Robert F. Sibert Informational Book Honor Award.

Date Added: 05/25/2017


Year: 2005

Award: Honors Book

The Quest for the Tree Kangaroo

by Sy Montgomery and Nic Bishop

It looks like a bear, but isn't one. It climbs trees as easily as a monkey- but isn't a monkey, either. It has a belly pocket like a kangaroo, but what's a kangaroo doing up a tree? Meet the amazing Matschie's tree kangaroo, who makes its home in the ancient trees of Papua New Guinea's cloud forest. And meet the amazing scientists who track these elusive animals.

[This text is listed as an example that meets Common Core Standards in English language arts in grades 4-5 at http://www.corestandards.org.]

Winner of the Sibert Honor

Date Added: 05/25/2017


Year: 2007

Award: Honors Book

The Tarantula Scientist

by Sy Montgomery and Nic Bishop

A Sibert Honor Book An ALA Notable Book A John Burroughs Nature Book for Young Readers A School Library Journal Best Book of the Year A 2005 Outstanding Science Trade Book for K-12 A Kirkus Reviews Editor's Choice List * "Superb color photos abound in this spectacular series addition. . . . This is a vivid look at an enthusiastic scientist energetically and happily at work. . . . A treat, even for arachnophobes."-School Library Journal, starred review

Winner of the Sibert Honor

Date Added: 05/25/2017


Year: 2005

Award: Honors Book

A Splash of Red

by Jen Bryant and Melissa Sweet

As a child in the late 1800s, Horace Pippin loved to draw: He loved the feel of the charcoal as it slid across the floor. He loved looking at something in the room and making it come alive again in front of him. He drew pictures for his sisters, his classmates, his co-workers. Even during W.W.I, Horace filled his notebooks with drawings from the trenches . . . until he was shot. Upon his return home, Horace couldn't lift his right arm, and couldn't make any art. Slowly, with lots of practice, he regained use of his arm, until once again, he was able to paint--and paint, and paint! Soon, people--including the famous painter N. C. Wyeth--started noticing Horace's art, and before long, his paintings were displayed in galleries and museums across the country. Jen Bryant and Melissa Sweet team up once again to share this inspiring story of a self-taught painter from humble beginnings who despite many obstacles, was ultimately able to do what he loved, and be recognized for who he was: an artist.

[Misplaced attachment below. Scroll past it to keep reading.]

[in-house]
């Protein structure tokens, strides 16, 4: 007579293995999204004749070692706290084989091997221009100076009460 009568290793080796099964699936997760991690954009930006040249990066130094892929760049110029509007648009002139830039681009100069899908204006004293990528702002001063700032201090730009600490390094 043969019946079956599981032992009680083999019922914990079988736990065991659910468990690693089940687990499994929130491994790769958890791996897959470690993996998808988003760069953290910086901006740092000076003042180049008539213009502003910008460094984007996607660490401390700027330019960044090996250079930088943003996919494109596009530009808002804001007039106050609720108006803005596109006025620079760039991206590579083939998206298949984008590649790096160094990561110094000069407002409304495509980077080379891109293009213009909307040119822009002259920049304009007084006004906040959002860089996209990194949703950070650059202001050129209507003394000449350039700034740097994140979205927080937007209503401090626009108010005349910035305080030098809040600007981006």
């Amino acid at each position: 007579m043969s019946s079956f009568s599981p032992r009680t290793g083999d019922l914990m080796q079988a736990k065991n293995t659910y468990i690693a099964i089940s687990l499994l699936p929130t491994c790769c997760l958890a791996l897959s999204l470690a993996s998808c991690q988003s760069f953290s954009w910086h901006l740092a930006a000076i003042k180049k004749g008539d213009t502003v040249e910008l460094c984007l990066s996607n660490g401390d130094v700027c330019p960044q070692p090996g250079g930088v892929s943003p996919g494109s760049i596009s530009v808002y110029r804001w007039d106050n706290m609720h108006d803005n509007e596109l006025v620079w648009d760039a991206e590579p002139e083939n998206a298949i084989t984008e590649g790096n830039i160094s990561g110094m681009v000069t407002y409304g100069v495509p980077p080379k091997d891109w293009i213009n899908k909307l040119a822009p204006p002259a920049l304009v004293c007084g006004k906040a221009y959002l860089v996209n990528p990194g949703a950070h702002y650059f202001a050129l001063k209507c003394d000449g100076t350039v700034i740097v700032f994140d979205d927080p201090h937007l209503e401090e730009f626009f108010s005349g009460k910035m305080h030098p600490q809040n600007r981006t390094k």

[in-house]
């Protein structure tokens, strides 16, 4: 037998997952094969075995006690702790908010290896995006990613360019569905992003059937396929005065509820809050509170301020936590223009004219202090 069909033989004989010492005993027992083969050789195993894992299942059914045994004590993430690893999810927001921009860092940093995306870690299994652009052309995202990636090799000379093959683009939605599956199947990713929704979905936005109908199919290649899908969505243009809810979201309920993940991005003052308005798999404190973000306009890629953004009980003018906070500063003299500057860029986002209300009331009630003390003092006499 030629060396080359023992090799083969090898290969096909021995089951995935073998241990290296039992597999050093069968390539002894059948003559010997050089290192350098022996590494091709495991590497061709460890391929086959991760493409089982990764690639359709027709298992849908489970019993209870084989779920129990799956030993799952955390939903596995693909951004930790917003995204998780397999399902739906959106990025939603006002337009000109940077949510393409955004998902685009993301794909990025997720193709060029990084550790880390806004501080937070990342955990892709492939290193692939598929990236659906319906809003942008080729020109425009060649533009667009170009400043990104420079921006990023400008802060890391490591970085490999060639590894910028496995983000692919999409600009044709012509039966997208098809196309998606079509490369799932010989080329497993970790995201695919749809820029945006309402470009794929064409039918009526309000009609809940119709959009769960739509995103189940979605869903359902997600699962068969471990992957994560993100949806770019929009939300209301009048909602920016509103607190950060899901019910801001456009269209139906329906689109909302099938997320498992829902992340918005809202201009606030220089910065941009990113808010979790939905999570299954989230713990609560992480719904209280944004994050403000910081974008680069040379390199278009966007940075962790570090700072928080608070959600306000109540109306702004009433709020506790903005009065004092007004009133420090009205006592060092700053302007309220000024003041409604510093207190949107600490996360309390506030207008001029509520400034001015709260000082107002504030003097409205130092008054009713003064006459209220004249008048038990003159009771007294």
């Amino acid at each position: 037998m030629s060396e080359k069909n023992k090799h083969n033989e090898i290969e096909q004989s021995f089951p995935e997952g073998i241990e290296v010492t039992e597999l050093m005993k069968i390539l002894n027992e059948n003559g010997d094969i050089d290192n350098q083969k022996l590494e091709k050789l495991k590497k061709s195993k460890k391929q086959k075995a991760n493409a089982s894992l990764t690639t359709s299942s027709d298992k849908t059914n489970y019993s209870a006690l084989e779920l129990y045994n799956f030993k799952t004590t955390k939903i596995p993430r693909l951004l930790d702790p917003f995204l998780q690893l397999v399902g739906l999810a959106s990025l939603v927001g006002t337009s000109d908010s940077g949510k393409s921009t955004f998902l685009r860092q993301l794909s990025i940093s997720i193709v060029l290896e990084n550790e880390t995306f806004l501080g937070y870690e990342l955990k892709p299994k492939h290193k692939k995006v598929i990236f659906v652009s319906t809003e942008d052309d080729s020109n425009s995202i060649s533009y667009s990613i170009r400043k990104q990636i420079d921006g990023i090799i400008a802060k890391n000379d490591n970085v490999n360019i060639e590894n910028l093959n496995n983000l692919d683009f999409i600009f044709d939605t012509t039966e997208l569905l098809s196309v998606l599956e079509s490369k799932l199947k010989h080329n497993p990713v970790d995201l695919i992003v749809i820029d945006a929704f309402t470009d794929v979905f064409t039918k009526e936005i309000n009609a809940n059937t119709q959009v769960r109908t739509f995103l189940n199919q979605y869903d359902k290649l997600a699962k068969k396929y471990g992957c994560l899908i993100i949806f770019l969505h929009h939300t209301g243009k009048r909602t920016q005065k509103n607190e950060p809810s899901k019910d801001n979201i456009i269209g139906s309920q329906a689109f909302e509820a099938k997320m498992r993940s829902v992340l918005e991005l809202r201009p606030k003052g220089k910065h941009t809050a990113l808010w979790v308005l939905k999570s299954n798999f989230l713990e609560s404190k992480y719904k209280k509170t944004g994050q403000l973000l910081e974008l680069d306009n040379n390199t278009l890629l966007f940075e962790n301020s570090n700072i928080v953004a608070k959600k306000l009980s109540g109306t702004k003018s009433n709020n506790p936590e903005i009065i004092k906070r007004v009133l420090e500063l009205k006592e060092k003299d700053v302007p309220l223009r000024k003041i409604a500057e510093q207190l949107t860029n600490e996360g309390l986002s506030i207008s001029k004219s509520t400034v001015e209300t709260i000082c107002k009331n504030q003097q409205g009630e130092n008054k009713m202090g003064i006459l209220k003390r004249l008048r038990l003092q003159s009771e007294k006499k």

Winner of the Schneider Family Book Award and a Sibert Honor

Date Added: 05/25/2017


Year: 2014

Award: Honors Book

Surviving Hitler

by Andrea Warren

Blends the personal testimony of Holocaust survivor, Jack Mandelbaum, with the history of his time, documented by photos from the archives of the U. S. Holocaust Memorial Museum. What was the secret to surviving the death camps? How did you keep from dying of heartbreak in a place of broken hearts and broken bodies? "Think of it as a game, Jack," an older prisoner tells him. "Play the game right and you might outlast the Nazis. " Caught up in Hitler's Final Solution to annihilate Europe's Jews, fifteen-year-old Jack is torn from his family and thrown into the nightmarish world of the concentration camps. Despite intolerable conditions, Jack resolves not to hate his captors, and vows to see his family again. He forges friendships with other prisoners, and together they struggle to make it one more hour, one more day. But even with his strong will to live, can Jack survive the life-and-death game he is forced to play with his Nazi captors? Award-winning author Andrea Warren has crafted an unforgettable true a story of courage, friendship, family love, and a boy becoming a man in the shadow of the Third Reich.

Winner of the Sibert Honor

Date Added: 05/25/2017


Year: 2002

Award: Honors Book


Showing 1 through 25 of 53 results